With virtual showings and open houses, buyers don't need to leave their home or office and travel to a property. They can view more places in the same amount of time, all with less disruption to their day-to-day lives. If you can offer that selling point, you can attract more convenience-minded buyers.
The rise of virtual touring also expands a real estate company's potential audience. If a buyer in New York wants to move to Chicago, they'll be better served by a company that won't require them to board a plane to view properties. For this reason alone, virtual tours can make your company more competitive.
When you host an in-person tour, visitors can easily slip through the cracks, peeking around the home without ever signing in or sharing their information. Virtual tours make it easier to require email addresses from attendees who want to tour a home.
You can use those email addresses to follow up with potential buyers afterward. It's even possible to use records of the call to sort visitors into different follow-up groups based on interest levels. For example, you might send one more detailed message to visitors who asked questions and another more general follow-up to your passive attendees.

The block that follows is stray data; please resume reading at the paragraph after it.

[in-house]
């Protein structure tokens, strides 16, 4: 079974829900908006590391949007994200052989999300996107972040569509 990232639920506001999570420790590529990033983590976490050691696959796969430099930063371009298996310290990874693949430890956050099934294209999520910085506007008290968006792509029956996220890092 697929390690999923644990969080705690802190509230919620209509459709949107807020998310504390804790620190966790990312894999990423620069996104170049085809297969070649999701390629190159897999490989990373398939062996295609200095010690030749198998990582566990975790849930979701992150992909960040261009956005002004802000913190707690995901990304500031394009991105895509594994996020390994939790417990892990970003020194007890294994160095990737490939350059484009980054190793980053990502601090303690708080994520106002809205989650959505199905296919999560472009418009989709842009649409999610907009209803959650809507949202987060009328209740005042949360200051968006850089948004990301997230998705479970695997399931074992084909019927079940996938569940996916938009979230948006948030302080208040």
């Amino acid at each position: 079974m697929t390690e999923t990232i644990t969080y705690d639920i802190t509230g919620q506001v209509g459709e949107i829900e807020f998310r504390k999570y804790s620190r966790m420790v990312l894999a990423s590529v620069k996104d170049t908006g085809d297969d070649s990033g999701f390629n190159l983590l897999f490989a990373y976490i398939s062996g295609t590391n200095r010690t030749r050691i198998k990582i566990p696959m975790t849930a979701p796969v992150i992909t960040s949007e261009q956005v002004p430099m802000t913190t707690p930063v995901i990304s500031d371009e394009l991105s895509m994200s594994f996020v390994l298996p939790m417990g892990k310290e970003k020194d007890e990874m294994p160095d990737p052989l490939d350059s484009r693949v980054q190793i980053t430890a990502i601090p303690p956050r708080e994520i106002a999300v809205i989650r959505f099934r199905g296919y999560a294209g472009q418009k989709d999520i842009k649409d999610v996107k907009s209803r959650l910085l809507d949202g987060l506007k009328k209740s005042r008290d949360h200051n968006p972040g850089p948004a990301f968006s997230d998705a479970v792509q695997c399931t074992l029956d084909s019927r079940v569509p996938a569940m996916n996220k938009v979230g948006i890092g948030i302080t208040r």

Communication is the heart of real estate service. It's critical to the success of any transaction, and much of it happens over the phone. It's a highly personal industry that relies on in-depth conversations about needs, wants, and values. Text is fine for logistics, and email is useful for sending documents, but in the end, nothing beats a phone call for the conversations that matter.